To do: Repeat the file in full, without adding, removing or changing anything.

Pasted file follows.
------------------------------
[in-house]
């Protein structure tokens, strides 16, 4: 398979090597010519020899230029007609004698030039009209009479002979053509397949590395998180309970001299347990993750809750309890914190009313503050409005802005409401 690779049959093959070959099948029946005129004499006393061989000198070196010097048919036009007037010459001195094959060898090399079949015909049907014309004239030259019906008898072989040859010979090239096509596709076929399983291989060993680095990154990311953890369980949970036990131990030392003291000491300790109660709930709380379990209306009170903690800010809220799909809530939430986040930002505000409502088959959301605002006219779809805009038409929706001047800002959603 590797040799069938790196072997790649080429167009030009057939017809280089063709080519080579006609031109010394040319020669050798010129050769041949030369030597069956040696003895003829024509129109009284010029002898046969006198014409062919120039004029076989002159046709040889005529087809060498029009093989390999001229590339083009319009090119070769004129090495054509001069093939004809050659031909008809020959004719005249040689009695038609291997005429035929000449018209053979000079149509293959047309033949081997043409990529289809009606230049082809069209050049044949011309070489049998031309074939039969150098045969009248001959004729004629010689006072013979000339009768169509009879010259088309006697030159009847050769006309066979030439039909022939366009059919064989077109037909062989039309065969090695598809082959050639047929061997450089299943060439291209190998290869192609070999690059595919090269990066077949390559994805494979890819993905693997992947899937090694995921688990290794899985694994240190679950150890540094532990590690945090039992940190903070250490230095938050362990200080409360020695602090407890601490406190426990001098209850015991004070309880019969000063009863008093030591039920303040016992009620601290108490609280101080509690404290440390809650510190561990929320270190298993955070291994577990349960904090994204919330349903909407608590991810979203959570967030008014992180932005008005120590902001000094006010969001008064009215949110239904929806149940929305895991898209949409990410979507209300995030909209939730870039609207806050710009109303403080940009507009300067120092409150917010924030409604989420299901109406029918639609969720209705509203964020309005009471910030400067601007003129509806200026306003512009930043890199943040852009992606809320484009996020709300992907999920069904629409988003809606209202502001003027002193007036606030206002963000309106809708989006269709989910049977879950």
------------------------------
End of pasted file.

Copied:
[in-house]
């Protein structure tokens, strides 16, 4: 398979090597010519020899230029007609004698030039009209009479002979053509397949590395998180309970001299347990993750809750309890914190009313503050409005802005409401 690779049959093959070959099948029946005129004499006393061989000198070196010097048919036009007037010459001195094959060898090399079949015909049907014309004239030259019906008898072989040859010979090239096509596709076929399983291989060993680095990154990311953890369980949970036990131990030392003291000491300790109660709930709380379990209306009170903690800010809220799909809530939430986040930002505000409502088959959301605002006219779809805009038409929706001047800002959603 590797040799069938790196072997790649080429167009030009057939017809280089063709080519080579006609031109010394040319020669050798010129050769041949030369030597069956040696003895003829024509129109009284010029002898046969006198014409062919120039004029076989002159046709040889005529087809060498029009093989390999001229590339083009319009090119070769004129090495054509001069093939004809050659031909008809020959004719005249040689009695038609291997005429035929000449018209053979000079149509293959047309033949081997043409990529289809009606230049082809069209050049044949011309070489049998031309074939039969150098045969009248001959004729004629010689006072013979000339009768169509009879010259088309006697030159009847050769006309066979030439039909022939366009059919064989077109037909062989039309065969090695598809082959050639047929061997450089299943060439291209190998290869192609070999690059595919090269990066077949390559994805494979890819993905693997992947899937090694995921688990290794899985694994240190679950150890540094532990590690945090039992940190903070250490230095938050362990200080409360020695602090407890601490406190426990001098209850015991004070309880019969000063009863008093030591039920303040016992009620601290108490609280101080509690404290440390809650510190561990929320270190298993955070291994577990349960904090994204919330349903909407608590991810979203959570967030008014992180932005008005120590902001000094006010969001008064009215949110239904929806149940929305895991898209949409990410979507209300995030909209939730870039609207806050710009109303403080940009507009300067120092409150917010924030409604989420299901109406029918639609969720209705509203964020309005009471910030400067601007003129509806200026306003512009930043890199943040852009992606809320484009996020709300992907999920069904629409988003809606209202502001003027002193007036606030206002963000309106809708989006269709989910049977879950």